Then he poured water into a basin and began to wash the disciples’ feet and to wipe them with the towel that was tied around him.

What does it mean to wash one another’s feet today? Foot washing is popular at this time of year in church services and is practised at some Ordination services.

In 2003 Dr Rowan Williams revived the ancient custom of foot washing at a Maundy Thursday service at Canterbury – it was reported on by The Guardian newspaper.

Apparently every British sovereign had offered foot washing until the 1730s when the ruling Hanoverians decided it was beneath their dignity. But the symbolic power of a very senior cleric agreeing to wash other people’s feet, had obviously made an impression on the Guardian reporter, who wrote:

‘Many bishops and other priests in Britain now perform the feet-washing ceremony, known in Latin as the pedilavium. Dr Williams had traditionally performed the task in his previous role as a bishop and archbishop in Wales.
But Thursday night was the first time, at least since the Reformation, that an archbishop of Canterbury has stooped so low.

The 12 parishioners chosen to have their feet washed on Thursday night were aged from nine to 72 and represented a cross-section of church membership. Dr Williams hoisted his sleeves and rinsed their feet before patting them dry with an individual white towel.
Some of the younger ones giggled slightly with the archbishop looking up, smiling encouragingly at them as he finished the job.
"I was a bit nervous and excited," said Annalisa Flood, 13, daughter of the cathedral choirmaster. "I washed my feet first specially."’

The fact that this little girl had felt the need to wash her feet first rather detracts from the power of the ritual, and perhaps highlights the limitations of lifting a culturally powerful ritual out of its initial setting and transposing it to another, where, generally speaking, we all wear closed shoes, walk on tarmac, and wash our own feet in the shower.

Much as we might admire those whose spirituality leads them to wash other people’s feet, even previously cleaned ones; it leaves us with the question: what is a 21st Century equivalent of foot washing which we can practice towards each other?

Because we do need to find ways to be serving and loving each other, as we follow Christ’s example this Holy Week.
I wonder what you would come up with, if asked to think of a culturally appropriate way of showing love and service to other people in Christ’s name?

An image that first came into my mind was of the late Princess Diana, shaking hands with AIDS patients.
When she opened Britain’s first purpose built ward for HIV/Aids patients in 1987, she was the first public figure to be seen shaking hands with someone suffering from a disease then feared and derided as a ‘gay plague’.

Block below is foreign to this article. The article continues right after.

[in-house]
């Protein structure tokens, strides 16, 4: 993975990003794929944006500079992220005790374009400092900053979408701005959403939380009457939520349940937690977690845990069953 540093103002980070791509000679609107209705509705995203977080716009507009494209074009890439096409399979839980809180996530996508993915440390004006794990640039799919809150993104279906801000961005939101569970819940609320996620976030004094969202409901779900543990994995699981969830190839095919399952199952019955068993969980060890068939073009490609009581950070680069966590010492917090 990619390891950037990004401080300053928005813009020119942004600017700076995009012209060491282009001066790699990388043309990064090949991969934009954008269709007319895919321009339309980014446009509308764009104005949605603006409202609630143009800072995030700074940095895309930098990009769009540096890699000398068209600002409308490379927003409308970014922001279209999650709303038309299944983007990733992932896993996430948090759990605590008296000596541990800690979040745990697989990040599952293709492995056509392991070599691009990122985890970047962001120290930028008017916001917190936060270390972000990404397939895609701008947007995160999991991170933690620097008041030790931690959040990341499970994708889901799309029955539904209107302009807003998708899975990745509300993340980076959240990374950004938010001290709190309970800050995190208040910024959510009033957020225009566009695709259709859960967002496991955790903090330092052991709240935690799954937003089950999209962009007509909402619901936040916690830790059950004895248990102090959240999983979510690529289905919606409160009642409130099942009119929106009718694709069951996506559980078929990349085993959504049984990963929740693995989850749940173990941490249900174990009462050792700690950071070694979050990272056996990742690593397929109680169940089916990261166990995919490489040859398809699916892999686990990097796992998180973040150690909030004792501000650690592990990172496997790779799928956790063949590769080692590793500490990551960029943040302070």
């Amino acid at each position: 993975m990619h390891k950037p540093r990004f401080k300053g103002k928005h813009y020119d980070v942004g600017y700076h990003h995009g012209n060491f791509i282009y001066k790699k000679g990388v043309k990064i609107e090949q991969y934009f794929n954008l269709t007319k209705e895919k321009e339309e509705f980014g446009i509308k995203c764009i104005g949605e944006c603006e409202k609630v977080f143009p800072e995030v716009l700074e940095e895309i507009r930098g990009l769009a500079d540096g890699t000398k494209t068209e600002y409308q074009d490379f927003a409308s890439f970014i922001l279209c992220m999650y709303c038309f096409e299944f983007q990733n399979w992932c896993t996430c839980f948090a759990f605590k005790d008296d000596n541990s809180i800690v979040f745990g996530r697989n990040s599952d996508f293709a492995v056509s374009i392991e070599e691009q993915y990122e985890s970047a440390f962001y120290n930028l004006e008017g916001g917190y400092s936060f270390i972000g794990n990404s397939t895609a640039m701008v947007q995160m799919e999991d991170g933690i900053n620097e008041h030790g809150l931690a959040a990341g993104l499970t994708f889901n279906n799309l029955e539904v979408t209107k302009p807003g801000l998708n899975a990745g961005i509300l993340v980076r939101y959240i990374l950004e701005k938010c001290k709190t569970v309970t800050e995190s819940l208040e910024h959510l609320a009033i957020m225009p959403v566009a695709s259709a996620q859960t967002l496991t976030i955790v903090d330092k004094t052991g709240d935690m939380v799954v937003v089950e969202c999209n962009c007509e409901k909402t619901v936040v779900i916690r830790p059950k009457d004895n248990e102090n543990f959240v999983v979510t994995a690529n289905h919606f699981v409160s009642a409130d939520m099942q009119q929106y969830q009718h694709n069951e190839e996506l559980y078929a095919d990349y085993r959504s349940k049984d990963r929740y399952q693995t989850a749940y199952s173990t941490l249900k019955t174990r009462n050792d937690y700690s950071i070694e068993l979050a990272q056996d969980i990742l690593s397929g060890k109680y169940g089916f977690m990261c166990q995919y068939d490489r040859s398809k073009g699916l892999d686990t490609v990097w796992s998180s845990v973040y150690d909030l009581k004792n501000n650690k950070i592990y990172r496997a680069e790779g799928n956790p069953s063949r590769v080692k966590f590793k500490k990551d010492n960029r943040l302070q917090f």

Beforehand she had faced criticism for putting her children at risk by rejecting advice to wear protective clothing to avoid germs.

Her caring gestures and simple handshakes with AIDS sufferers spoke volumes about love and acceptance and helped break down fear and prejudice about the disease. The photographs of her doing this, the juxtaposition of a glamorous and famous princess sitting talking almost cozily with a gaunt young man, intensified the power of the gesture.

But perhaps even that’s not exactly the right image for us to take away this Maundy Thursday, living as we are, 27 years further on...
And so an image I suggest we might take away is of listening as a form of loving service.
In our increasingly noisy world, Julian Treasure, a speaker on the TED talks forum (see handout) has said that we are losing our listening.

I’m sure he has a point.
Everyone is so busy broadcasting, advertising or defending their own truth positions, our lives are full of voices and words, even if only in the forms of 100s of emails, we are in danger of forgetting how to listen.
The world is very noisy: our lives are very busy.

When someone gives you the gift of listening they are giving you their time (a precious commodity today) and their attention (which our increasingly technological world is sapping).
When someone listens, they impart the message that you are important and valued.

Julian Treasure, on his TED talk, says that when he got married, he said to his wife, ‘I promise that when you speak, I will try and listen to you as if hearing your voice for the first time’. What a thought!